We Can Break Down Barriers to Mental Health Treatment

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When we talk about our public health heroes and expanding our workforce, we don’t just mean our doctors and nurses. Our workforce includes important mental health physicians like Licensed Marriage and Family Therapists (LMFT), psychiatrists, psychologists, and more. 

Our mental health workforce is sometimes the first point of contact for people across the state who are experiencing a crisis. From anxiety to depression to grief, to racism, sexism, and hate crimes, communities across California are facing so much upheaval during this ongoing pandemic.

A budget request by the California Pan-Ethnic Health Network, supported by over 60 groups is something the legislature and administration can do right now. It would require Medi-Cal managed care plans to have culturally and linguistically relevant outreach materials for members to inform Medi-Cal members of their right to timely mental health services, how to find a provider, and how to navigate mental health services.

Last year, in a poll conducted by The Harris Poll on behalf of NAMI National, they found that communities of color have experienced increased difficulty in accessing treatment. The struggle to get treatment and support was greatest for Hispanic people in particular — 70% reported that there had been a time in their life when they wanted mental health treatment but did not receive it, compared to 58% of Black people, 55% of Asian people and 54% of white people.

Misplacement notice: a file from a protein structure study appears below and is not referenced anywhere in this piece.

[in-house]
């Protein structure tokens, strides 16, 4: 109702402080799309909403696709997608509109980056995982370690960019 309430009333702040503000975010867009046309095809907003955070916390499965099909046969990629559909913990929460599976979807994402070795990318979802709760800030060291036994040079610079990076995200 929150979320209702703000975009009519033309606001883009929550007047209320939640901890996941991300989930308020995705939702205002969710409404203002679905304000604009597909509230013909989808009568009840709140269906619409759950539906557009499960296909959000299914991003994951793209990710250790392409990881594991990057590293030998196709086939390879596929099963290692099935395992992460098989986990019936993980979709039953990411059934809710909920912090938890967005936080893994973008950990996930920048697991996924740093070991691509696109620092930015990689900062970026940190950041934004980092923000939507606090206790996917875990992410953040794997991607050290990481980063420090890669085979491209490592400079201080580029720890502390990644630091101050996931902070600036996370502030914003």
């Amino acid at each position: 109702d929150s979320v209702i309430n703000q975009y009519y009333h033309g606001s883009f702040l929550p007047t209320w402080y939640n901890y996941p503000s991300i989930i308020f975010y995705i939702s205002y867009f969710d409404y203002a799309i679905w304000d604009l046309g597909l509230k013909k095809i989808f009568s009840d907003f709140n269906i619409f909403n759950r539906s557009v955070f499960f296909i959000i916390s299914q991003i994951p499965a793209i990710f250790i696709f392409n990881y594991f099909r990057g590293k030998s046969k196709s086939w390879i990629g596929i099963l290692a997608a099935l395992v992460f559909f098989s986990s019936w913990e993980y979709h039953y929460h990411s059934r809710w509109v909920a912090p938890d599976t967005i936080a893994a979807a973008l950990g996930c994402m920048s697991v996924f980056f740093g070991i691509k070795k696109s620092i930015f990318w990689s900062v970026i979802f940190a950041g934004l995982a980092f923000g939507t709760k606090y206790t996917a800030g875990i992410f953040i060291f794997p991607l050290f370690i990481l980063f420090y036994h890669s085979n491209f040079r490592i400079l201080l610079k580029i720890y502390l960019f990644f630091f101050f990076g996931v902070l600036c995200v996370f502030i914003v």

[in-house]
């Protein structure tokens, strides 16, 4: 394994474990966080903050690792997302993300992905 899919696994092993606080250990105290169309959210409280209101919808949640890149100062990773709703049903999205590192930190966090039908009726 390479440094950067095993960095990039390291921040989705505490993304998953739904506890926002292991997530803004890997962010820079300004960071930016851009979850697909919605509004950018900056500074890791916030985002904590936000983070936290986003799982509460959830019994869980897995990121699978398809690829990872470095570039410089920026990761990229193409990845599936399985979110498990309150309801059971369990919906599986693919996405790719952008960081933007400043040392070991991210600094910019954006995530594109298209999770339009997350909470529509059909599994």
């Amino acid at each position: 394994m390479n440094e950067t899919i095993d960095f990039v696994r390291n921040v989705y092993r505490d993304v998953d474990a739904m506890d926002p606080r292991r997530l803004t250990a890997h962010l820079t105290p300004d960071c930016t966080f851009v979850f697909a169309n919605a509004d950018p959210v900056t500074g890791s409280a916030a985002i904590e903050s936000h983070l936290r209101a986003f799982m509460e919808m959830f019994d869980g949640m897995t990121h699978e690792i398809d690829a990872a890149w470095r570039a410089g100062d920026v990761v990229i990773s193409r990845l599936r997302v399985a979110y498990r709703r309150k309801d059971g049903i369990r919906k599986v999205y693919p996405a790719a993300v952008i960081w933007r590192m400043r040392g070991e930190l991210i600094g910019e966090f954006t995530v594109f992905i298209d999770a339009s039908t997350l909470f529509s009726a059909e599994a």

One in five Medi-Cal members will experience mental health need in their lifetime. With Medi-Cal serving over 14 million people, that means nearly 3 million people enrolled in our states’ low cost or free health insurance will need mental health help.

As noted in NAMI-CA’s most recent State of the Communities report, which includes responses from multiple focus groups: “Mental health symptoms may go untreated due to cultural stigma, fear of discrimination, lack of understanding, lack of culturally appropriate care, etc.” Culturally and linguistically concordant providers will go a long way in ensuring people feel treated with care and feel seen and heard.

Take for instance, Jess’s story. When they went to find a mental health provider, the Medi-Cal directory was confusing, demoralizing, and isolating. Finding a mental health provider through their local Medi-Cal managed care plan was not an intuitive process—the search engine to find behavioral health services was on a completely different website that was not listed on the Medi-Cal directory or the insurance’s directory. They did not know, nor had immediate access to a health navigator or a help hotline. And, even when they found a therapist, they did not feel empowered to contact the therapist, because they felt deeply uncomfortable navigating a search engine that required them to misgender themselves constantly. No wonder people don’t want to return!

Everyone deserves respectful care for their mental health needs. This budget request will ensure Medi-Cal managed care plans do culturally and linguistically relevant outreach to members and educate members on their rights, timely access to services, and mental health parity.

Written in collaboration with NAMI CA and API Equality-LA